A new European Monetary Fund breaking the sovereign-bank link
The creation of the European Stability Mechanism (ESM) and the banking union were instrumental in stemming the euro-area sovereign crisis. However, both remain incomplete. While the ESM reduces the risk of sovereign debt crises, it still lacks an instrument to deal in an orderly way with insolvency crises. This makes the no-bailout clause of the Maastricht Treaty toothless. Two of the banking union’s pillars – common European supervision by the European Central Bank and common European resolution by the Single Resolution Fund – are up and running. But the third, common European deposit insurance, is still missing. Furthermore, the governance of the ESM is wanting. Decisions to provide financial assistance are taken by unanimity, preventing swift crisis response when it is needed.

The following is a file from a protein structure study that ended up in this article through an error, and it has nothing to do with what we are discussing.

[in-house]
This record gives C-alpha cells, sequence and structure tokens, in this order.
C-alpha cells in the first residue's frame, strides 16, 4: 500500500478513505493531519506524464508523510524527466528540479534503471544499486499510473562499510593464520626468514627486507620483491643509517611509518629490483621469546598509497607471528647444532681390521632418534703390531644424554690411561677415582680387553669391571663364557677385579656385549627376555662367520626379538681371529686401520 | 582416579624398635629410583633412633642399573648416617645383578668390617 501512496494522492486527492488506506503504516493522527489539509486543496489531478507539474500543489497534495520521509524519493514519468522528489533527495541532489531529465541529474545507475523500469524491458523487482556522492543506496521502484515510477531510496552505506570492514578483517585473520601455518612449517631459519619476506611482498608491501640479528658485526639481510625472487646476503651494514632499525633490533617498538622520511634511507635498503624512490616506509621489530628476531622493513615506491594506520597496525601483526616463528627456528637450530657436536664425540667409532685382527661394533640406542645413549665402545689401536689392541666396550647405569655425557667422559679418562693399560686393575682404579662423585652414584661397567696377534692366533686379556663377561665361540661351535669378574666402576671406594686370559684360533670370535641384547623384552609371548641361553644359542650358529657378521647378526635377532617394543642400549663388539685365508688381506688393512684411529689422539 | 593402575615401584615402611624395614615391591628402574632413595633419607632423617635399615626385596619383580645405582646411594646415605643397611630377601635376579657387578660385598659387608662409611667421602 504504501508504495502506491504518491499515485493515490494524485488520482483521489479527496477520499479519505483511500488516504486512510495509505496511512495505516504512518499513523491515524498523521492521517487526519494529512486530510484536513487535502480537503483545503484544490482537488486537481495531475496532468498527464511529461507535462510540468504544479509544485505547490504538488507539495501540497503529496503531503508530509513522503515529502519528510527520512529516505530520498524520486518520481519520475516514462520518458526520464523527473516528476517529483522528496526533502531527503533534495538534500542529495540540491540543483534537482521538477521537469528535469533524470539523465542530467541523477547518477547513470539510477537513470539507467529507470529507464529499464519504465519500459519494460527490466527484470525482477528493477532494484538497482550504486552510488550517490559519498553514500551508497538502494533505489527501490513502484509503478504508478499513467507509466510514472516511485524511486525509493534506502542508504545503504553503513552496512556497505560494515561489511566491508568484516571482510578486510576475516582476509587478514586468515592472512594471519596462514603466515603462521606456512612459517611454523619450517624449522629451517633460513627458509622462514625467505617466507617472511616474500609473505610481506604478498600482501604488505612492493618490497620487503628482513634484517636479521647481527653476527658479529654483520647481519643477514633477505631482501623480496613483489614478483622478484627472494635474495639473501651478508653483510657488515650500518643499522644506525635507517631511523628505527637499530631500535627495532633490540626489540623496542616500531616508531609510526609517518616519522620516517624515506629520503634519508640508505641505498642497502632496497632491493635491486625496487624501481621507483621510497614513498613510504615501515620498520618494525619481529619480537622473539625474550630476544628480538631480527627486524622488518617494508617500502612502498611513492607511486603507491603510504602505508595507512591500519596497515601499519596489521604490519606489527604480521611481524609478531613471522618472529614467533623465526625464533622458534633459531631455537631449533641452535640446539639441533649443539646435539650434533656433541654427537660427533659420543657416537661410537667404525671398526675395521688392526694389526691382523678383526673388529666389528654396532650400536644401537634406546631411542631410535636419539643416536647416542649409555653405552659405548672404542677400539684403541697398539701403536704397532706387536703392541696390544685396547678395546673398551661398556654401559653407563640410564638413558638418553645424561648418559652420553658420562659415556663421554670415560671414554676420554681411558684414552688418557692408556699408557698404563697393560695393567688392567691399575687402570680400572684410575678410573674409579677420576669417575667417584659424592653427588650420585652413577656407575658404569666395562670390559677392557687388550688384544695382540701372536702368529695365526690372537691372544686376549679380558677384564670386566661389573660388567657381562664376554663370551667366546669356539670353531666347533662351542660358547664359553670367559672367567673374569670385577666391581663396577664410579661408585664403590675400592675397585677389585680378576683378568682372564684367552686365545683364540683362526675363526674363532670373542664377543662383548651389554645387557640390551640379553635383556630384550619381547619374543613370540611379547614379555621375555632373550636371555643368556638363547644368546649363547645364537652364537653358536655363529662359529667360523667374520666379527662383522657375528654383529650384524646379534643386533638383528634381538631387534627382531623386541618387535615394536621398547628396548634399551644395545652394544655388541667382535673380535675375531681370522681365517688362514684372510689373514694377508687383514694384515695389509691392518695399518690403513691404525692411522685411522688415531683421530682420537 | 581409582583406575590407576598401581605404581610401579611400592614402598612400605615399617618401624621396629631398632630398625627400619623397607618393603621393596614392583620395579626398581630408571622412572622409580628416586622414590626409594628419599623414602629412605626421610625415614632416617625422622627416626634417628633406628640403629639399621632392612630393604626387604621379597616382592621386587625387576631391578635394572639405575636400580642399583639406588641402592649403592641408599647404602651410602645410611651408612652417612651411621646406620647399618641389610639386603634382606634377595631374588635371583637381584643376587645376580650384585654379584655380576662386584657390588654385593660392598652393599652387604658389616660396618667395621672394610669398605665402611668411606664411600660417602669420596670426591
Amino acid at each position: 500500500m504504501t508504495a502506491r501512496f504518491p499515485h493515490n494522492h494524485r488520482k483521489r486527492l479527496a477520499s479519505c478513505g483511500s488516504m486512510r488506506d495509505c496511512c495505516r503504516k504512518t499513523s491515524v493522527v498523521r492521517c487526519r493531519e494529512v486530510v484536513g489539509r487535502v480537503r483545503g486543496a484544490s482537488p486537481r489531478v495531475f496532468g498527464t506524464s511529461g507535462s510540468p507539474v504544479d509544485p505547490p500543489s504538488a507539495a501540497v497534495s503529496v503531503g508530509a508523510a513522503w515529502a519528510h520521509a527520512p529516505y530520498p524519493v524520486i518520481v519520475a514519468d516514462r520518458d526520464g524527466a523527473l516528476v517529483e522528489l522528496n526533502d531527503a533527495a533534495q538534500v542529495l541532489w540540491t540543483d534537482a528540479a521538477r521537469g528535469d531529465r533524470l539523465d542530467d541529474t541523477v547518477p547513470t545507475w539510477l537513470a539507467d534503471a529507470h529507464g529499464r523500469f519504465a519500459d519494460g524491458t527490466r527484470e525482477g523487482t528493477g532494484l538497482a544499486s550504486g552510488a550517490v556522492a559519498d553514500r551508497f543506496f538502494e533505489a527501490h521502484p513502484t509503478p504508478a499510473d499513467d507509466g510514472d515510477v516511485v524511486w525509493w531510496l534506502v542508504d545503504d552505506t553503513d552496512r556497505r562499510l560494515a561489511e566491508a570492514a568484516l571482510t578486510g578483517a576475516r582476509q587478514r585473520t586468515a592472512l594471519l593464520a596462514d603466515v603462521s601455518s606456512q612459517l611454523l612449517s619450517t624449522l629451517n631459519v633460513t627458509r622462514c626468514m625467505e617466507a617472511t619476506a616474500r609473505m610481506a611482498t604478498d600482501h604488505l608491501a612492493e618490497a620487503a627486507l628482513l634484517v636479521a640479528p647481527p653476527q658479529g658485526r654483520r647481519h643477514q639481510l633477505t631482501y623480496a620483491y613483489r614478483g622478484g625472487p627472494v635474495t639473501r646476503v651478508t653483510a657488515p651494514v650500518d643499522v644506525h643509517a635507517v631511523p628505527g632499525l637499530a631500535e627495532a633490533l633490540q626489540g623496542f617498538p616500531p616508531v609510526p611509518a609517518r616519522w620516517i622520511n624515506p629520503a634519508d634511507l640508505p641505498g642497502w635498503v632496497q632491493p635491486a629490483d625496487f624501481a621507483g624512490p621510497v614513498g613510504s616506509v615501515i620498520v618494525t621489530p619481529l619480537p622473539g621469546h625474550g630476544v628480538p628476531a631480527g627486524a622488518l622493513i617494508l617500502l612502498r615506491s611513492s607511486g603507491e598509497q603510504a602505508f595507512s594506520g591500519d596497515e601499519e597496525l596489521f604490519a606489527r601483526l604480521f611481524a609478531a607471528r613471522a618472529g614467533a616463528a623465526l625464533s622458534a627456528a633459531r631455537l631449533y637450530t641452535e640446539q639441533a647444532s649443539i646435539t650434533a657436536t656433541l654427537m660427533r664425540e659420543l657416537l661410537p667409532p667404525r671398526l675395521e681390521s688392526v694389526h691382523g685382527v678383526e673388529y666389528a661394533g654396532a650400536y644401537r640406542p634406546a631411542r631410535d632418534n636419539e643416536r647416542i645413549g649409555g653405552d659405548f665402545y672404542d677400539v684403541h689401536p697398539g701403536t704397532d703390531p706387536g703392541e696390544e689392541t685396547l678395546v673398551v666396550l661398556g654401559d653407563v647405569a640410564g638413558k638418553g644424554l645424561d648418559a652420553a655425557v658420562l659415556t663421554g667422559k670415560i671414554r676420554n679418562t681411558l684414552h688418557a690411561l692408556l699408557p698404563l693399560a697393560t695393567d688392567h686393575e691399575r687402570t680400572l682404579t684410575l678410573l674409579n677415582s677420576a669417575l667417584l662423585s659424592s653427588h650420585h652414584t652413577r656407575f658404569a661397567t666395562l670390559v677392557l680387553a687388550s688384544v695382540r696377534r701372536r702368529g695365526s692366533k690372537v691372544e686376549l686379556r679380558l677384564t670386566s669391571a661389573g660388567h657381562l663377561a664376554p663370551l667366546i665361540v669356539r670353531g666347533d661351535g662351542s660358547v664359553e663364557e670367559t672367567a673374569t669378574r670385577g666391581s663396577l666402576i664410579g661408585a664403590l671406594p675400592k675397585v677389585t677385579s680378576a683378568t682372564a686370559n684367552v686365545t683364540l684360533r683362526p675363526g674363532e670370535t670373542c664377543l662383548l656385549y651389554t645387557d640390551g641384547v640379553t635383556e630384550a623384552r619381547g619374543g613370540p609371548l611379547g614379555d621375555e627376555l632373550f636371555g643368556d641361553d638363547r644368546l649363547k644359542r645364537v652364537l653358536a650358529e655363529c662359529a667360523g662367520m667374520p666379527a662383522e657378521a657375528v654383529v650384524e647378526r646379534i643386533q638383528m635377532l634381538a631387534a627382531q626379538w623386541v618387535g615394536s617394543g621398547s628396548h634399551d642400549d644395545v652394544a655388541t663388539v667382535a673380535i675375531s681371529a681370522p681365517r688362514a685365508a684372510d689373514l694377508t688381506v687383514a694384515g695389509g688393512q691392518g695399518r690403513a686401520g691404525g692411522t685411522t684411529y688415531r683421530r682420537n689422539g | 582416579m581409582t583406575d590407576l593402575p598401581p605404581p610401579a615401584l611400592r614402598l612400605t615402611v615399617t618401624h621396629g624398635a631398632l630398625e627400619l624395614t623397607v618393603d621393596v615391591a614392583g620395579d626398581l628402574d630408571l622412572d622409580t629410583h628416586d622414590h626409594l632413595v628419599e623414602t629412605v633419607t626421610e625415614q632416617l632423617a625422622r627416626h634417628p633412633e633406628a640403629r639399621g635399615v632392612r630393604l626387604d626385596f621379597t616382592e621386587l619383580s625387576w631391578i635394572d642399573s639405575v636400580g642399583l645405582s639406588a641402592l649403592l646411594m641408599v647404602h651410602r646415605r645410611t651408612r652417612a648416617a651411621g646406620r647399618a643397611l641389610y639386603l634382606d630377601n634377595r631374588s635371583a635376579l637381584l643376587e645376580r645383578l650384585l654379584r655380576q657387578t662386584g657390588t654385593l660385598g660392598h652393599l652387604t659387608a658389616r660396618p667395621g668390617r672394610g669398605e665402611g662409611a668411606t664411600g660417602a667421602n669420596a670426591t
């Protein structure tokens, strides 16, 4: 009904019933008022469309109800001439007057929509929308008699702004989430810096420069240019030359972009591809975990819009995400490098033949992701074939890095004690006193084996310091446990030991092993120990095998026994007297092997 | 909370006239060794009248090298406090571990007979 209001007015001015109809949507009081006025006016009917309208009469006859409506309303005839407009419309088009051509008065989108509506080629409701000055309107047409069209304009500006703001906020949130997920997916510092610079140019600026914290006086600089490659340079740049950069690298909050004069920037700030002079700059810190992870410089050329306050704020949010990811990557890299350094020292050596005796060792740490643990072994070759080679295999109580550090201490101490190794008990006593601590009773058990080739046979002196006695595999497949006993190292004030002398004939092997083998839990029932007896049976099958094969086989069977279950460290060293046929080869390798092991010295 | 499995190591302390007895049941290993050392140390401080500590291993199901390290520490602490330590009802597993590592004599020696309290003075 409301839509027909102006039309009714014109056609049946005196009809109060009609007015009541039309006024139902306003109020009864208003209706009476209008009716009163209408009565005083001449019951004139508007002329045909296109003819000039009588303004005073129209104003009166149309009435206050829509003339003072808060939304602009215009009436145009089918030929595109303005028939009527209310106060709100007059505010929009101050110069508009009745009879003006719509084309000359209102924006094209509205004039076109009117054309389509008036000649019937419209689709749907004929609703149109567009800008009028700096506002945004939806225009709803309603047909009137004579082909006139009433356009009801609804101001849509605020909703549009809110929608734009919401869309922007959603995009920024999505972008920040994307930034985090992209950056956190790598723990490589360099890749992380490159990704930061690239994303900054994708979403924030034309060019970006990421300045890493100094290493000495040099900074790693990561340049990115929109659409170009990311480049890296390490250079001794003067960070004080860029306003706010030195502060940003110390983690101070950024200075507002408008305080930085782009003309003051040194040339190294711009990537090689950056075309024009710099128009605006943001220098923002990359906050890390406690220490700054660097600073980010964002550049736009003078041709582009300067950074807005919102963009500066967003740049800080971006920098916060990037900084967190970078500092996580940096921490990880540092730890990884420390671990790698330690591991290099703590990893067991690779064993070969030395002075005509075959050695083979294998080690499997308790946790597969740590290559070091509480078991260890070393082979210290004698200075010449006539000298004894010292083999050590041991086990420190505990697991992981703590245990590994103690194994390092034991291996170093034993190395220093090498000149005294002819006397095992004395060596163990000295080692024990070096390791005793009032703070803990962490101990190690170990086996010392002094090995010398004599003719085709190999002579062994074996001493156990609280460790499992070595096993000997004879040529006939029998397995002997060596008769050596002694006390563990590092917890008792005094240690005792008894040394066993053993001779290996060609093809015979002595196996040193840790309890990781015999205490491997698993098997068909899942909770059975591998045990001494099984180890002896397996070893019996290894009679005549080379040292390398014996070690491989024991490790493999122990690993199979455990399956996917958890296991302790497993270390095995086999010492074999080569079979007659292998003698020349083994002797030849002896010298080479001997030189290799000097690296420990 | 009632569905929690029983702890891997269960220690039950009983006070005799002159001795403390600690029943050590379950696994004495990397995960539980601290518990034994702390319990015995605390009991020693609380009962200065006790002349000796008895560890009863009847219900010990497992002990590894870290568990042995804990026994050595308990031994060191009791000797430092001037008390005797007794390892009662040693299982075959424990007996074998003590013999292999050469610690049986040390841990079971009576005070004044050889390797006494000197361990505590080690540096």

The re-election of Chancellor Merkel and the election of President Macron create a new momentum for strengthening the euro area’s crisis framework. There is agreement to turn the ESM into a European Monetary Fund (EMF). We propose to design this EMF as part of a broader risk-sharing and market-discipline agenda. Risk sharing would come from the increased capacity of the EMF to intervene early in a sovereign or banking crisis and to act as a fiscal backstop to a complete banking union that includes European deposit insurance. Market discipline of sovereigns would come from the reduced exposure of banks to their home sovereigns and from a newly-established debt restructuring mechanism. The proposed transformation of the ESM into an EMF should be viewed as part of a wider institutional reform of the fiscal dimension of the euro area.